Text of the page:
In a region where the United States is quickly losing influence and partner nations perceive U.S. disinterest, the Biden administration will lose political capital if it allows its growing tendency to divide the world into “democratic” friends and “authoritarian” states to dictate the invitation list for a forum that is much larger than Washington’s professed policy objectives, however laudable they may be. A summit with critical partners missing would also deliver a huge blow to Biden’s attempts to find solutions to U.S. domestic problems that range from border security to immigration flows to the rise in oil and gas prices.
Moreover, Washington’s position on the Summit is hypocritical, inconsistent, and ultimately undermines an already-faltering U.S. position in the Americas.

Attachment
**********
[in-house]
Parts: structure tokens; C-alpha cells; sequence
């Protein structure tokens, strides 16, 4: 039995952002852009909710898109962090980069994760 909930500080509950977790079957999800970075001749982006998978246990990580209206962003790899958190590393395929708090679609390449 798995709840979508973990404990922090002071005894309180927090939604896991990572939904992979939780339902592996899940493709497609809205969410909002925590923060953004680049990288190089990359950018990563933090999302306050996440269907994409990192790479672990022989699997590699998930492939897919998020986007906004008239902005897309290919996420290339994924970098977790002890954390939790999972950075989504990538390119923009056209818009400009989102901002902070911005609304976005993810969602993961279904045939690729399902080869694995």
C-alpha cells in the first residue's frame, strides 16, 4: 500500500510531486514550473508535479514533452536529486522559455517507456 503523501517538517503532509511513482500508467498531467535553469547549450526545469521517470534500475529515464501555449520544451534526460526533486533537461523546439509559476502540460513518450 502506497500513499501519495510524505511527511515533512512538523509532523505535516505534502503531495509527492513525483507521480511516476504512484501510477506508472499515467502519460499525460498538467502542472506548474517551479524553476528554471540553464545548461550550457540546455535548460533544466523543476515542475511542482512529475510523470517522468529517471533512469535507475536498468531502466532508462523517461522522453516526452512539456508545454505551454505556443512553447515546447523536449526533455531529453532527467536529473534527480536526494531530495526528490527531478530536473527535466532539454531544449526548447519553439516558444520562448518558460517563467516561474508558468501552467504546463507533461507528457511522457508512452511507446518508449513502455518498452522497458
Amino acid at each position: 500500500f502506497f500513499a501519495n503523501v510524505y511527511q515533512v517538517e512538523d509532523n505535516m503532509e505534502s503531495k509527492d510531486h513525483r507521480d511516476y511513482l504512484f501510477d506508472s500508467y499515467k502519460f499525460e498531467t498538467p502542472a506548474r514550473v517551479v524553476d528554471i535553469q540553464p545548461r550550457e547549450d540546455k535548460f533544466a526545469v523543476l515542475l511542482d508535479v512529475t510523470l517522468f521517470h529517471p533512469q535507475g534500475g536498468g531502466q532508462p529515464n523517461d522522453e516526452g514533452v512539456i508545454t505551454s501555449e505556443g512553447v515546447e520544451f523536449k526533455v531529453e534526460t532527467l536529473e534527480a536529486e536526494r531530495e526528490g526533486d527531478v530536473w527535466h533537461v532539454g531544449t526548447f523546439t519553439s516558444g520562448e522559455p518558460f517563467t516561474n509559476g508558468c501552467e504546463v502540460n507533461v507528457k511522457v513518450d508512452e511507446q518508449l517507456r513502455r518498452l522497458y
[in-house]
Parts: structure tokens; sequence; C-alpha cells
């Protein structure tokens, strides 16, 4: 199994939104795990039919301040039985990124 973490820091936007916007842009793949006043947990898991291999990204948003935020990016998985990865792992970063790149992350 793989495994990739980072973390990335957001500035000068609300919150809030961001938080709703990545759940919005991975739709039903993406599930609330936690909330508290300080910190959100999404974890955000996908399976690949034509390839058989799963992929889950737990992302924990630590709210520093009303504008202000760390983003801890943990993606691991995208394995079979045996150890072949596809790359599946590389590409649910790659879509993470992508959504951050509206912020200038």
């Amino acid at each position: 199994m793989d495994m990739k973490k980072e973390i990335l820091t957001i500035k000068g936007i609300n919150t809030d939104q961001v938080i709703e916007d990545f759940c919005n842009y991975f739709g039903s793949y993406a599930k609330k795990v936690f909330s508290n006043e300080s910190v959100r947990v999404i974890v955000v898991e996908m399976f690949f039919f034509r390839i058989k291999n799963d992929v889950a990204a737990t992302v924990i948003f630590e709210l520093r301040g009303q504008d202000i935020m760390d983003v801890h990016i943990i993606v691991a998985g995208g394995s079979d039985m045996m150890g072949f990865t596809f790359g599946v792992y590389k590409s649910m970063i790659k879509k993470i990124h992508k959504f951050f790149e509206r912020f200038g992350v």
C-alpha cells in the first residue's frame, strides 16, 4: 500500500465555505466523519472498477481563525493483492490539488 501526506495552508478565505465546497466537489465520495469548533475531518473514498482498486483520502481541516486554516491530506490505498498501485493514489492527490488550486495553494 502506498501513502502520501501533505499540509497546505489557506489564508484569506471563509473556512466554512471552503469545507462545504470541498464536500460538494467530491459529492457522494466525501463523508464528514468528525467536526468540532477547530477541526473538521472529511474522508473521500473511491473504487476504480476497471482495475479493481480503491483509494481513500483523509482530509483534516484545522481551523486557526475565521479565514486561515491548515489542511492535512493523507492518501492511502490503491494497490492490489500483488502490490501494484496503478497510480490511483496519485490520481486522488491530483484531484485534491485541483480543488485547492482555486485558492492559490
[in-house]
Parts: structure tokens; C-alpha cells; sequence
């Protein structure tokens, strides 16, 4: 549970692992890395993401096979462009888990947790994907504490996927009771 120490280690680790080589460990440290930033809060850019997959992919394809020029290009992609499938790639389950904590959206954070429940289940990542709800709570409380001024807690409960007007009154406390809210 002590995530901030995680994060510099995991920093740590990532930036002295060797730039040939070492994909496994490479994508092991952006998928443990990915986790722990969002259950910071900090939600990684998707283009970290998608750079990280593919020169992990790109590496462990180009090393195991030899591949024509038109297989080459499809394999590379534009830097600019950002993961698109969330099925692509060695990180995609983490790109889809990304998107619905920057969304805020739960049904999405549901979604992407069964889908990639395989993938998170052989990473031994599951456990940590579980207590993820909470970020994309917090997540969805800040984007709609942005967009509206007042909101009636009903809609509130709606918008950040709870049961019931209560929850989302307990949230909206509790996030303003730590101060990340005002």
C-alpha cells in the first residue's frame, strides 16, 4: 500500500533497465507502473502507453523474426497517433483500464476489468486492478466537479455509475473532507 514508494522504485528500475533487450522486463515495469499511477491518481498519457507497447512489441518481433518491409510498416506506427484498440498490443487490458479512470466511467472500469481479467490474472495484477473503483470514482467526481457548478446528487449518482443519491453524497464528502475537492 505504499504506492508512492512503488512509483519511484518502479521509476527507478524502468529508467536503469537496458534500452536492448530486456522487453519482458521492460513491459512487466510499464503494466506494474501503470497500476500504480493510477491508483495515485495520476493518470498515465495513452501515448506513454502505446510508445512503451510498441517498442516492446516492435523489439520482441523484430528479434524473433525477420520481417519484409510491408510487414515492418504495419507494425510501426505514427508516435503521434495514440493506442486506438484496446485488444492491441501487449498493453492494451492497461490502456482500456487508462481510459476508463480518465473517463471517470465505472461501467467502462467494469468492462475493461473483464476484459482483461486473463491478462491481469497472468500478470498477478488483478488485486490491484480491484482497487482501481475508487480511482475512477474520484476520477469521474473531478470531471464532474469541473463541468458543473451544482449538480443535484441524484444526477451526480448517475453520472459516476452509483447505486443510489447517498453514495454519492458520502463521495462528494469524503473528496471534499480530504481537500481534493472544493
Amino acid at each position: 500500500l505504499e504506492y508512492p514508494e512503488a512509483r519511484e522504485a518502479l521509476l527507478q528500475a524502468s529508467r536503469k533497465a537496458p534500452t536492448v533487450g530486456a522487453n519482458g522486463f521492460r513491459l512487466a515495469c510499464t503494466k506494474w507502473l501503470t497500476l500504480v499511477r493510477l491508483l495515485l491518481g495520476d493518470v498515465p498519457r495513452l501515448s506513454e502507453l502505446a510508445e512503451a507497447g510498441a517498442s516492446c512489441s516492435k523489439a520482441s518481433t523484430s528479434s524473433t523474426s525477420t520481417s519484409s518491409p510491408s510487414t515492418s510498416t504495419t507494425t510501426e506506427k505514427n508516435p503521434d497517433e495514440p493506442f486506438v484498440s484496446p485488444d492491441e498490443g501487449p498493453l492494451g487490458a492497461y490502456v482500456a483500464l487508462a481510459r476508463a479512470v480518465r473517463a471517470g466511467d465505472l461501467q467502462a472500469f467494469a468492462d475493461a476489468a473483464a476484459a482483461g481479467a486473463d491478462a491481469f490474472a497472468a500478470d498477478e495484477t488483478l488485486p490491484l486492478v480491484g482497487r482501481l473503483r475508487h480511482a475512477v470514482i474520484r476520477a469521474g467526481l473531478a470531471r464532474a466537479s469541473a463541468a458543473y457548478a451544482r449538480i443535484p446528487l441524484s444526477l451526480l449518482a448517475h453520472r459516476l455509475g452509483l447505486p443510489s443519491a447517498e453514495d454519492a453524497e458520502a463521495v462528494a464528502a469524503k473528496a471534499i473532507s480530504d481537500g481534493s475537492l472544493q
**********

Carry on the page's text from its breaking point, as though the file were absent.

The United States has championed human rights and democracy promotion around the world, but those efforts have been uneven in the Americas, to say the least. From Mexico through Argentina, the United States practiced a policy of backing – sometimes even installing – politically violent, even genocidal dictators and local elites who supported Washington’s anti-communist policies, both before and during the Cold War. In Latin America, the United States has a far longer track record of supporting human rights violators than of advocating for the masses whose rights were violated. The special irony of excluding Cuba and Nicaragua from this year’s Summit is that Washington went to great lengths during the Cold War, including providing critical support to armed insurgencies and imposing severe economic sanctions, to destabilize and eventually overthrow leftist governments in both countries, thus infusing their successor leaders with understandable skepticism about Washington’s insistence that their exclusion reflects Washington’s dedication to democracy and human rights throughout the hemisphere.